Thursday, May 25, 2017

A New Friend

 
A New Friend, Portrait Study, Graphite Pencil



First get acquainted, free hand sketch of what could be a very lovely portrait.  There will be others, but before moving her to canvas: Telatively free hand warm ups with paint to getting back to serious painting,

 Wildfire is back on the easel being reconstructed-- and I'm about to attemp the 40 stroke alla prima challenge suggested by Anne Blair Brown, https://anneblairbrown.com/blog/category/eepfkrsq59pggxc79bbfrbpp7alazt. My format will be 9" x 12" canvas panels.  After all the pencil sketches, sketching in paint will be lovely.  

Vianna Szabo also suggests an interesting challenge worthy of a try:  Learn to Paint Color By Painting White on White.  
Vianna Szabo's Blog


Painting freely on a large surface is such a plasure after months of 6" x 8". Large surfaces allow the freedom to go full body wild.  

 
Wildfire is in the process of being reconstructed more tame. 




 
Detail of the  reconstruction of Wildfire upper left-hand corner of the 36" x 36" stretched canvas.
 Brushes and knives and fingers and palms celebrate color.


Returning to art in one's seventies is both wonderful and depressing.  Drawing, painting working in the studio is an uplifting joy.  Over the hill with regards to reaching others via marketing and/or teaching is inhibiting and depressing.  After coming down from the high that making art yields, I've thought what for? Why am I doing this?
The answer is longevity. At 103, this late life artist is still painting strong.

Wednesday, May 24, 2017

Sketch, Sketch, Sketch

    


House guests, new grandchild, birth celebration, wedding celebration, conversations throughout the day and into the night, and a milestone walk down to the lake with strong knees and cancer free lungs.  Life returned to this house.  Is sketching over? Not on your life! Sketching wherever, whenever is basic.  Sketching kept me determined to make it back on two feet to the studio.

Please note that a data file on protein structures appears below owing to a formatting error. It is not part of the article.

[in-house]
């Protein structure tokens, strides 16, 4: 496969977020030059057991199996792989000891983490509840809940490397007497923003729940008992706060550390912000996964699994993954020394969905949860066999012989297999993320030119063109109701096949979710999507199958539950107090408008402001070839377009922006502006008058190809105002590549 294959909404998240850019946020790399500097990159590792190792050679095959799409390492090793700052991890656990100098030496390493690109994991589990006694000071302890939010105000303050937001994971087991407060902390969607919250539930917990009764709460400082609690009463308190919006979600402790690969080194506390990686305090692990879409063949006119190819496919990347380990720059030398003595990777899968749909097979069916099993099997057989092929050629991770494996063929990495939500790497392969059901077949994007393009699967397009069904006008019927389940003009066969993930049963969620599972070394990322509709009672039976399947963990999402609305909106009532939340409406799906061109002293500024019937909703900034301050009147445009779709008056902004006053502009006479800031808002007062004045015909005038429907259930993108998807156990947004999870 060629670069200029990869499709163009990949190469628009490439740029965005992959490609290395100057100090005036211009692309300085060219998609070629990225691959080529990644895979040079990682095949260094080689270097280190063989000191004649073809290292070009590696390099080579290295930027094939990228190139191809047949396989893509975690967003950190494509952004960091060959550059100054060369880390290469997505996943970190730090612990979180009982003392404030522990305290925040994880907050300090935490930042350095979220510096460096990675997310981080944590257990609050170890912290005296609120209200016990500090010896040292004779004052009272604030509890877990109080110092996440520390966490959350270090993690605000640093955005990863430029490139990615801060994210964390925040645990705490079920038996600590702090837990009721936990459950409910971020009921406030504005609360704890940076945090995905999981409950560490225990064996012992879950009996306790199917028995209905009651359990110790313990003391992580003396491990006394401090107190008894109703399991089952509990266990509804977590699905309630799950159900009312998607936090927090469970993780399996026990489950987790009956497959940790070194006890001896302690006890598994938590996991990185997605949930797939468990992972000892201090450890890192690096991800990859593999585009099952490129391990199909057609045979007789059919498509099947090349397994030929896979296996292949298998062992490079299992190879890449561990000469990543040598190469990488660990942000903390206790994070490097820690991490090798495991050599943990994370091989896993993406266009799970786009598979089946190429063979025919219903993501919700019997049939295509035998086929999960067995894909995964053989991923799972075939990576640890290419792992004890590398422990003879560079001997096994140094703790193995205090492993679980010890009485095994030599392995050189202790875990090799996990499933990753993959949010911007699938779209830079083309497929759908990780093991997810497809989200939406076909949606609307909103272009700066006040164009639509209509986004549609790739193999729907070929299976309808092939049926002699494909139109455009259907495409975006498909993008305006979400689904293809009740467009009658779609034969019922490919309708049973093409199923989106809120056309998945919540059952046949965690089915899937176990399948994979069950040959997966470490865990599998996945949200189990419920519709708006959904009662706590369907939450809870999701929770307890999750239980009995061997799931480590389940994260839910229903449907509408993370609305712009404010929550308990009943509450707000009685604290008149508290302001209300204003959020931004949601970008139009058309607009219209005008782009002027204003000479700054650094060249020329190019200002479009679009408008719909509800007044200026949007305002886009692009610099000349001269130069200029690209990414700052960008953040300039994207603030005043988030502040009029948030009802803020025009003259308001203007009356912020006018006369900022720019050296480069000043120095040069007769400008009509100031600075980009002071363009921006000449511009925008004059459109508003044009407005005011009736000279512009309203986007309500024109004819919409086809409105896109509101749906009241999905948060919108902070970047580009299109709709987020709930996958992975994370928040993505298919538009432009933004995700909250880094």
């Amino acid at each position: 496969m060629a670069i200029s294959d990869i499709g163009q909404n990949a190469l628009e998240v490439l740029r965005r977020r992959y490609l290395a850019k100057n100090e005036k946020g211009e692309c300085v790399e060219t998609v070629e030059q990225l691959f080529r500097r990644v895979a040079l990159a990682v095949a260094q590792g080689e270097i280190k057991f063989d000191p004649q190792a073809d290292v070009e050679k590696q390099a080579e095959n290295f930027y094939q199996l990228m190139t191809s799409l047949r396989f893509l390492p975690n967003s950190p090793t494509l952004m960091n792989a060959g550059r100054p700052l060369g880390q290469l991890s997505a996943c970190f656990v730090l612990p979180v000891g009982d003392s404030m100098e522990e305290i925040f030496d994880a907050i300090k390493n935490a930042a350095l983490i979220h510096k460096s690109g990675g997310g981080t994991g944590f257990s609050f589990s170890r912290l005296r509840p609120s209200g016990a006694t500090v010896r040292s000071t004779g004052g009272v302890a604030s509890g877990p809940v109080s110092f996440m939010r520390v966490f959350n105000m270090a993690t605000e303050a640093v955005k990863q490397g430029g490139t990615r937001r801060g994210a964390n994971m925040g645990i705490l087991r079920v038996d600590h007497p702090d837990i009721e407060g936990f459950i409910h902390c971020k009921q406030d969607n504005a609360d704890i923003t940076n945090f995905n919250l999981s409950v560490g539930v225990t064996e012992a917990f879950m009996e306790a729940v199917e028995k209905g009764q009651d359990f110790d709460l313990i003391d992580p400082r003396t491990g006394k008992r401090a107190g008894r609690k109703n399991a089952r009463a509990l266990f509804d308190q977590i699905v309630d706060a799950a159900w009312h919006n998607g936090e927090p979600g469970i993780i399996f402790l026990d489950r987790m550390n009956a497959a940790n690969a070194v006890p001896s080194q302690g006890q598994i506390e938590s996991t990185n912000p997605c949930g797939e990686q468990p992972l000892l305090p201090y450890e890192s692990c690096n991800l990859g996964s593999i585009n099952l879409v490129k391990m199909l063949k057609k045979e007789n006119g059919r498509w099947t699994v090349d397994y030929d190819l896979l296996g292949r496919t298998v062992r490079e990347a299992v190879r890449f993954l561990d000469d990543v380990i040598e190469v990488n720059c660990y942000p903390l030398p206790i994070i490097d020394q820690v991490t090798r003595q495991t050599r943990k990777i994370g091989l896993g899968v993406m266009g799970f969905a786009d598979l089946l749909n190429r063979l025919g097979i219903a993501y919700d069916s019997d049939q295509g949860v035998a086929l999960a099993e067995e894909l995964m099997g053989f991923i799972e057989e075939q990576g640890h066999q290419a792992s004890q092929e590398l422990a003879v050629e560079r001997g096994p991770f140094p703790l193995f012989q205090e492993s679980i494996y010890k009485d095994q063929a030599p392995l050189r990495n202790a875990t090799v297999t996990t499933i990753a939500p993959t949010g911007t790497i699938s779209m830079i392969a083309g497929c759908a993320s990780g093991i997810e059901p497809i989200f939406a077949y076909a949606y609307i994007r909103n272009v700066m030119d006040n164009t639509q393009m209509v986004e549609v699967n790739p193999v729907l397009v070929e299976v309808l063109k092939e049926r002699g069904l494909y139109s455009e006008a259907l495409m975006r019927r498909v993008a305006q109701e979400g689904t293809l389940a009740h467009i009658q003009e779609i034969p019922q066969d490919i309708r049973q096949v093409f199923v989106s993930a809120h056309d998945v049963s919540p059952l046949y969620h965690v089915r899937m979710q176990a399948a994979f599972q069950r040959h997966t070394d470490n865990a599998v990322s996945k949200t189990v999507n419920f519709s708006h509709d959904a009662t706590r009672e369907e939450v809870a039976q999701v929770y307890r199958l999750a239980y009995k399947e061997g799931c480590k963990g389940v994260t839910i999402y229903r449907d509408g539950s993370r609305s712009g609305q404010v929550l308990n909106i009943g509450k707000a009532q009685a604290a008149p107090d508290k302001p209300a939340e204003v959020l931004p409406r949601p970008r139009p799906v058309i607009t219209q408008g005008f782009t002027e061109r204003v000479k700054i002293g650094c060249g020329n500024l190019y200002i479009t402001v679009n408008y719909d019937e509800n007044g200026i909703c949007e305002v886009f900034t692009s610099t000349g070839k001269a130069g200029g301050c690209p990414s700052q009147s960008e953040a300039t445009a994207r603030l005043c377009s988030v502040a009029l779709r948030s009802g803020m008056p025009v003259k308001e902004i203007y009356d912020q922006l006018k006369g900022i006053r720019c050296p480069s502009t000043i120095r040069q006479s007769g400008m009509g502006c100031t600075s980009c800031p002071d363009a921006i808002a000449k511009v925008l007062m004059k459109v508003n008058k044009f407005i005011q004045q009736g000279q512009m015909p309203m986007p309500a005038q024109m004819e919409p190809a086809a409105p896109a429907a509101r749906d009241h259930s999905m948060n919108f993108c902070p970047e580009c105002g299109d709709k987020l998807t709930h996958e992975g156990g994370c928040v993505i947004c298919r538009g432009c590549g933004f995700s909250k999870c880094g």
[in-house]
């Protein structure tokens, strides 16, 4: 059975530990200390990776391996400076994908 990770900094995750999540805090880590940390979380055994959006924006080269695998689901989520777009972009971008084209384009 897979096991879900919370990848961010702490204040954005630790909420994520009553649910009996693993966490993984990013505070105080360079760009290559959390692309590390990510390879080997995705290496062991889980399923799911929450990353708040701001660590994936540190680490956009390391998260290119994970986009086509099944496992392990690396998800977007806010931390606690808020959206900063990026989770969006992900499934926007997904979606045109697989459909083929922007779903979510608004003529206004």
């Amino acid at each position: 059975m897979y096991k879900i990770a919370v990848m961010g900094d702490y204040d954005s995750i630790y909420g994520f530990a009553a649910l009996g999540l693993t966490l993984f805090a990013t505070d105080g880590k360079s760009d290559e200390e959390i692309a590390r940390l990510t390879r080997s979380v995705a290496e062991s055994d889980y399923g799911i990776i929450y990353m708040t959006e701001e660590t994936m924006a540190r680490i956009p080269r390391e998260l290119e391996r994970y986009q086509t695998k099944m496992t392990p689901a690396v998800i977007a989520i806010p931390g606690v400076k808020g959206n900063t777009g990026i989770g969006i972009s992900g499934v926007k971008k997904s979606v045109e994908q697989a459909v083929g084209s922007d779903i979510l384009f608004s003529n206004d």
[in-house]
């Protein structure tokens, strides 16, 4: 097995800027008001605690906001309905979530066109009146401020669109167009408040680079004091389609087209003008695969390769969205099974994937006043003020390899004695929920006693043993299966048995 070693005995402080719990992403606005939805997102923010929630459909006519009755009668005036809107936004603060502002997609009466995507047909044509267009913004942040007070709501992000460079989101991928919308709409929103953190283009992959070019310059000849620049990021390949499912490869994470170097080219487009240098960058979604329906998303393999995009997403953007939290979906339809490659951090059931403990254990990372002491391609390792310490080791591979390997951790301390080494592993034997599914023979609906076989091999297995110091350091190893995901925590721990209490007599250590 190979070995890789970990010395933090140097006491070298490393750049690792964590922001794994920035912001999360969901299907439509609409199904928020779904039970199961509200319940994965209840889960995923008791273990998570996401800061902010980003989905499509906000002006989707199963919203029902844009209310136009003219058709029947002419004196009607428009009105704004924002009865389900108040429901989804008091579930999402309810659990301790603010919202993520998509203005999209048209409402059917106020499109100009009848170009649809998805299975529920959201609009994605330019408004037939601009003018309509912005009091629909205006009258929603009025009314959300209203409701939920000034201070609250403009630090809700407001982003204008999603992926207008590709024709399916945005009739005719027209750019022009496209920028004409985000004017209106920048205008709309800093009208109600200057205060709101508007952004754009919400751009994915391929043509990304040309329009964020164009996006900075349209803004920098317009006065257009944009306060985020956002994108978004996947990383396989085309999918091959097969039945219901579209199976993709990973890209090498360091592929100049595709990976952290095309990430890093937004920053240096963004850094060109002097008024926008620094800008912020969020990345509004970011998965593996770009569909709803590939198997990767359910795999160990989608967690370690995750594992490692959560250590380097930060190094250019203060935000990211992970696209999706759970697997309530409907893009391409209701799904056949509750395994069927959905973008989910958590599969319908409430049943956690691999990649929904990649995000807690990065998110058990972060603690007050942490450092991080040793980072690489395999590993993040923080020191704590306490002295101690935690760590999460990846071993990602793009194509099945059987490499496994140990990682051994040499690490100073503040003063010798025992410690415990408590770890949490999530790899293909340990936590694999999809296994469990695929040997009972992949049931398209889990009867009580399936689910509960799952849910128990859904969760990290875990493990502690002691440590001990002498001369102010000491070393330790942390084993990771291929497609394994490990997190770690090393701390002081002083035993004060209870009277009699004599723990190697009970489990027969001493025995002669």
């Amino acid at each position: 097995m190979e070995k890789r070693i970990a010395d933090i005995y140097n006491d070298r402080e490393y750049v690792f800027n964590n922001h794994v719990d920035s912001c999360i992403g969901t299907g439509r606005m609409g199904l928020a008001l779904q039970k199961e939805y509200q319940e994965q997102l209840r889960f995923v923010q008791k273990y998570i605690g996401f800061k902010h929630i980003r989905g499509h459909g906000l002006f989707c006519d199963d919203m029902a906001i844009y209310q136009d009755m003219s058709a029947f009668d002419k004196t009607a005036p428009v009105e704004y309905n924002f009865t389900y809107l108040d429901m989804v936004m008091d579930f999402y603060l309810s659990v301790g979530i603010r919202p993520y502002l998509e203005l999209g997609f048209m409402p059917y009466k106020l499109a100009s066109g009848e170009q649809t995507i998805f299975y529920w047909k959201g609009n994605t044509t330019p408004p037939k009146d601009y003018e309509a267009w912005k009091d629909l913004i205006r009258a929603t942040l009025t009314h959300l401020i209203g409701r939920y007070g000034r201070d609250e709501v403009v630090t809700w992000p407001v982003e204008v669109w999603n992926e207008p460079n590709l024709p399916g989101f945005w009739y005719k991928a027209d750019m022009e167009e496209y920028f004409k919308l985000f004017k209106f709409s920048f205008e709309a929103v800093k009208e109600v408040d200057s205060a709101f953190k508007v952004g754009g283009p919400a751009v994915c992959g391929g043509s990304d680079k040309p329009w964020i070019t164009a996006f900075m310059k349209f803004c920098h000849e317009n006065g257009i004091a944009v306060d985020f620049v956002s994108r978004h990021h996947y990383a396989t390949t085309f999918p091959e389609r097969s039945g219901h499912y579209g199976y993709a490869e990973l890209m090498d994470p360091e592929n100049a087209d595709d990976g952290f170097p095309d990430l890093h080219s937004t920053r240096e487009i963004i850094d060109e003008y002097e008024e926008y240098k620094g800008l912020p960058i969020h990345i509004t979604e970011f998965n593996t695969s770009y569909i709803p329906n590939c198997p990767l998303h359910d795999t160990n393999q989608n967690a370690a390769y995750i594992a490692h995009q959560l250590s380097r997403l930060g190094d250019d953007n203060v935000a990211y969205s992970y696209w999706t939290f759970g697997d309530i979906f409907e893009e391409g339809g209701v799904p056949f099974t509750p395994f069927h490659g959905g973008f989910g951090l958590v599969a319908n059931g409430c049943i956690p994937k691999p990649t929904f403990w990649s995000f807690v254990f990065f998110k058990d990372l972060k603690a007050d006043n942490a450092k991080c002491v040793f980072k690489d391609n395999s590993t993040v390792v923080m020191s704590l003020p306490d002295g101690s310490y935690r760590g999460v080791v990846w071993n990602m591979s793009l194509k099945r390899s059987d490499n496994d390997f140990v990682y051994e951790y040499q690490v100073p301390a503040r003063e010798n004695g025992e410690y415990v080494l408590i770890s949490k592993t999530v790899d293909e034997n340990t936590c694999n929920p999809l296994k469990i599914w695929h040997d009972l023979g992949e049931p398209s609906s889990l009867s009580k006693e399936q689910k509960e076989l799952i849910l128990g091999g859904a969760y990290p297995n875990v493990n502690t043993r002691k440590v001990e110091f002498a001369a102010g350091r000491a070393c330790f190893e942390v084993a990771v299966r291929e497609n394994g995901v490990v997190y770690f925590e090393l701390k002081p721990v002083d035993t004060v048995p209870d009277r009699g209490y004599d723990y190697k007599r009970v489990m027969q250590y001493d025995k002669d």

Sketches are not finished drawings.  They are not particularly polished.  They are the learning tools of points and planes.  They are thumbnails for possible paintings. They are introductions to the subject matter.  Erasures are expected, part of the process.  They sharpen the eye and synchronize the hand.  They are how we learn, how we visualize what could be on canvas or sculpted or constructed.  Only sketches are acceptable in the FaceBook Group I started last year:  Got A Minute? Sketch.

The group is casual.   The only rule is that the sketches are sketches--investigative works.  They  can be in whatever medium the artist favors on whatever surface that's handy. There are no format or size restrictions. The last four  years of unreliable health,  I've been favoring graphite pencils (mostly 6B Derwent or a 314 General) in a 6" x8" Strathmore drawing pad, but then I've also doodled with watercolor, oils, markers and charcoal that can be liquidated with water.  Pencil is my favorite.  It's accessible. It's fast.  It's clean and can be done in the parlor. 

Two prolific members of the group have been inspirational. Tim Orkins and Bob Henry's  daily posts kept  me reaching for my stuff next to my chair in the living room.  I owe them my gratitude.  Their lovely, loose, spontaneous sketches mostly in ink kept me sketching, keep me sketching--maybe down by the lake this summer?  

 


Saturday, May 13, 2017

Sketching New Life

 






 






 





New baby on board!  A new drawing challenge with newborn features--button nose, no jaw line, puckered mouth with dominant suckling muscles,  no supercilious crest.  Her entrance into the world had been rough.  She was understandably angry.  Being cast out from the warmth and security of her home and poked, prodded, washed, cleaned and dried, her cries were strong--a joy to hear!  A nightmare to draw.  Once settled in her handmade caccoon though,  the newest Roth slept contentedly. I sketched her again cinching  our bond.  

Big brother number two, five years old, had his doubts. He had been the baby. His family really didn't need another one--but, as he looked around the hospital room, every one seemed soooooo happy.  Maybe he'd get used to this new little person?  Time will tell.  I sketched him a hug

Drawing infants doesn't come easy. You can't read about it; you have to do it.    No infants  were ever models in life drawing classes, nor were they included in one of my most treasured art books:  Figure Drawing For All It's Worth by Andrew Loomis where I learned all about body proportions, at the age of twelve--and copied every drawing in his book, until I could draw any person, male or female, at any age, free handed and blindfolded.  Mr. Loomis stopped his proportions chart at toddlers, between the age of one and four. I look forward to  my infant granddaughter rounding out my education.